Ed Mulholland for ESPN.com
Clay Guida, left, can teach young guns a thing or two about making it in the UFC.
The veterans were there to support teammates from their respective training camps.
Guida (28-11-0) was on hand to offer inspiration to several Chicago-area teammates and a handful who call Jackson's MMA in Albuquerque, N.M., home.
Among the fighters who reached the interview round, whom Guida accompanied to the Marriott at Newark International Airport, were bantamweights Carson Beebe and John Dodson.
When the excitement over Beebe and Dodson began to subside, Guida took time to discuss his upcoming bout against Anthony Pettis. The two are scheduled to meet June 4 in Las Vegas.
"I give Anthony Pettis all the props in the world for not sitting around and waiting for the winner of Frankie Edgar and Gray Maynard," Guida told ESPN.com. "I respect the fact that he's stepping up the competition after coming off a great win against Ben Henderson to fight someone like myself."
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Although Guida has nothing but good things to say about Pettis' professionalism, he believes it was less than wise of the lightweight titleholder of the now-defunct WEC to accept this fight against him.
Pettis burst onto the national MMA scene in December when he took the WEC 155-pound crown from Henderson. He offset Henderson's wrestling with solid takedown defense, pinpoint striking and an instantly legendary off-the-cage kick.
But Guida says it will take more than that for Pettis to survive what he has to offer.
"I'm a bad matchup for him," Guida said. "I'm a bad matchup for most of my opponents.
"You know you're going to have to be in shape. You know you're going to have to be able to stop a takedown or get your own takedown. You know you're going to have to strike a little.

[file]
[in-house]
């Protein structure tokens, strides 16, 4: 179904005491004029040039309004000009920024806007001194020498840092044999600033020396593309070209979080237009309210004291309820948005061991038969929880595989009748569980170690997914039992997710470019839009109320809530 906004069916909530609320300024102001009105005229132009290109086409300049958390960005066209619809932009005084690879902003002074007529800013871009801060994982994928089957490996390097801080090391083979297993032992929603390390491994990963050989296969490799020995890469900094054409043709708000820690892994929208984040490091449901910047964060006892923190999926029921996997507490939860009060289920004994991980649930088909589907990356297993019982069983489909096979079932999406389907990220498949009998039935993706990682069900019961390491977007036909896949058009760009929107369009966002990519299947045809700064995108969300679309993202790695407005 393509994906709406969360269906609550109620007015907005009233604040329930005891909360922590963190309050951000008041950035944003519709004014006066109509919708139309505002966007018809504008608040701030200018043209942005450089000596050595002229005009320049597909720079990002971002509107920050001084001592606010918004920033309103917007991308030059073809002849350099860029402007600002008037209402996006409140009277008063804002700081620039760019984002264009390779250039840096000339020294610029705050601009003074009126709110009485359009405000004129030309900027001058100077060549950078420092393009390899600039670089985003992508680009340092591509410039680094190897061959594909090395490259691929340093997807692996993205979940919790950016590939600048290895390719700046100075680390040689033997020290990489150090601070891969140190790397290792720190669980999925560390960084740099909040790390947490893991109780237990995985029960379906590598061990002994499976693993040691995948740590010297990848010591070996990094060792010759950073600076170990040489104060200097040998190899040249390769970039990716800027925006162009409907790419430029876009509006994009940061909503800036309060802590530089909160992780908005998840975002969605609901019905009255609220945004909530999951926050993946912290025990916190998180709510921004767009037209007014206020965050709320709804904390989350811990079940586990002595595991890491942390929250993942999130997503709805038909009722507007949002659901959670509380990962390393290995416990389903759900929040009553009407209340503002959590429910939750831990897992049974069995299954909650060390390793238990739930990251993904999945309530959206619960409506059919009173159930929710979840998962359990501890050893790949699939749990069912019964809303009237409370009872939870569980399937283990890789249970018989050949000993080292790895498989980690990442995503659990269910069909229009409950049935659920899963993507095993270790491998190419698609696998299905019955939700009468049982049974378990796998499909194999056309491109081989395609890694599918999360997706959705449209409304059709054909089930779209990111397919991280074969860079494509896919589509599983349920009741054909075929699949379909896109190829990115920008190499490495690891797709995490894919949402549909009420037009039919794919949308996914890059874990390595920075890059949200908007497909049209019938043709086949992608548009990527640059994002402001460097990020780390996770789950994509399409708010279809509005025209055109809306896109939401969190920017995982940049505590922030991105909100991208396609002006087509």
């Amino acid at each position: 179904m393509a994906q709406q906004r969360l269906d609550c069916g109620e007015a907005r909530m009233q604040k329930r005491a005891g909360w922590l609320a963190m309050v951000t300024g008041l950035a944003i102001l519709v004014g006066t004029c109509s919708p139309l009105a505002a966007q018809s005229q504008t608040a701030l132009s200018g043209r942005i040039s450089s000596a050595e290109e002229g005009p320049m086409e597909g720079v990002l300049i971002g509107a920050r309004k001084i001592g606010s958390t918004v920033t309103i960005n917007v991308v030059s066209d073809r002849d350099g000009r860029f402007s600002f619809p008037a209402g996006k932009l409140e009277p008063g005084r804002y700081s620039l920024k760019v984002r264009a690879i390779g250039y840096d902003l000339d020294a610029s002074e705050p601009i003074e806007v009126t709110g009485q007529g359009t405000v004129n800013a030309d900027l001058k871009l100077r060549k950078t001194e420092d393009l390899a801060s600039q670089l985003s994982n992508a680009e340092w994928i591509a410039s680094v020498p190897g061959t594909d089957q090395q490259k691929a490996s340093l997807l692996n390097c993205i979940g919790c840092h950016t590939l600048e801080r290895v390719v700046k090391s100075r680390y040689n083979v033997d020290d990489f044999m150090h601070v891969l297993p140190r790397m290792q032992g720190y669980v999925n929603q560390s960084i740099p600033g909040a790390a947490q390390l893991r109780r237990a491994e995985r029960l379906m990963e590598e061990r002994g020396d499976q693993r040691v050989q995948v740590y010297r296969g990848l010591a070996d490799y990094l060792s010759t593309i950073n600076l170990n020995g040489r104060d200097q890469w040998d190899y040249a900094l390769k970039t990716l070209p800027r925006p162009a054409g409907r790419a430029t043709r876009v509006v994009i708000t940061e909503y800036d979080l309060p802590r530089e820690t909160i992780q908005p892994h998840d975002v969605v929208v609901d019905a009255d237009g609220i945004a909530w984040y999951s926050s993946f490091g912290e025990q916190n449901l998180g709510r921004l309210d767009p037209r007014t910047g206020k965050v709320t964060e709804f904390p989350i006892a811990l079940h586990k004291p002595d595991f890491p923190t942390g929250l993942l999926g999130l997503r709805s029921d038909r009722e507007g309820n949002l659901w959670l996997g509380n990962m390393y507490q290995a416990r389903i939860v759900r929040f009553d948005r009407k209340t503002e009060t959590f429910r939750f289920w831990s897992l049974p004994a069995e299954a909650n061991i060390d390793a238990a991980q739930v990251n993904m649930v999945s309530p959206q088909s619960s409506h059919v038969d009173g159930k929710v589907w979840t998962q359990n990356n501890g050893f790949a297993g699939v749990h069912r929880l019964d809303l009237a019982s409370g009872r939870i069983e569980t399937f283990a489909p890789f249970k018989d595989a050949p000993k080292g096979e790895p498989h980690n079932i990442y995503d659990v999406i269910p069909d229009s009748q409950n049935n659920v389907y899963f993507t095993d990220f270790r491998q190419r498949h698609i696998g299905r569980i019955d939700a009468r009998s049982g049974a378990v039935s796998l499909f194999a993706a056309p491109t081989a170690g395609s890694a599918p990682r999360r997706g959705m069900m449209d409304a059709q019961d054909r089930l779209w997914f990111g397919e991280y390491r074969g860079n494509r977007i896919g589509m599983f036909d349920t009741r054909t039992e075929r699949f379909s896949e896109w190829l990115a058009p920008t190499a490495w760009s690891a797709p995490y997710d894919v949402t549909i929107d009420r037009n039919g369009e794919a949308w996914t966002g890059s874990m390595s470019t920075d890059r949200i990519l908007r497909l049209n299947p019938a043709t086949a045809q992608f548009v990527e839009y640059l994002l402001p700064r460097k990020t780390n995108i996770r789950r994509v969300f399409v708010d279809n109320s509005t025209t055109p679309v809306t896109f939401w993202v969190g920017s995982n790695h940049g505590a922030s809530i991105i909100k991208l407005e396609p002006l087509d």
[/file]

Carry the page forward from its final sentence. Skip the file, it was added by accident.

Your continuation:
"You're going to have to do a little of everything, but I do it just a little better than everyone. It's not pretty; my fighting style is definitely not that technical. But I've tightened up my game in those areas that were needed to get me to that next level and compete with the top guys."
Lauzon was disappointed that his teammates from Team Aggression in Bridgewater, Mass. (bantamweight Joe Cushman and featherweight Tony Leate) didn't make it beyond the grappling and striking portions of the TUF 14 tryouts.
But while Cushman and Leate must wait a bit longer to realize their dreams of fighting inside the Octagon, Lauzon expects to make his return in the not-too-distant future.
"I talked to [UFC matchmaker] Joe Silva, and they were thinking in May, but I rolled my right ankle pretty bad -- a high sprain," Lauzon told ESPN.com. "Now they're thinking July or August -- they're booking out that far. But I have no idea, nothing is exact.
"I'm back to training -- not 100 percent -- but we're very close."
Lauzon (19-6-0) hasn't fought since November, when he was submitted in the second round by George Sotiropoulus at UFC 123. He still finds the setback difficult to swallow.
"It seems that every fight I lose, I wish I could get back," Lauzon said. "There's something that I did wrong, or maybe something didn't go right in training camp or whatever.
"There are always a couple of things I wish I could have done differently, but I don't like making any excuses."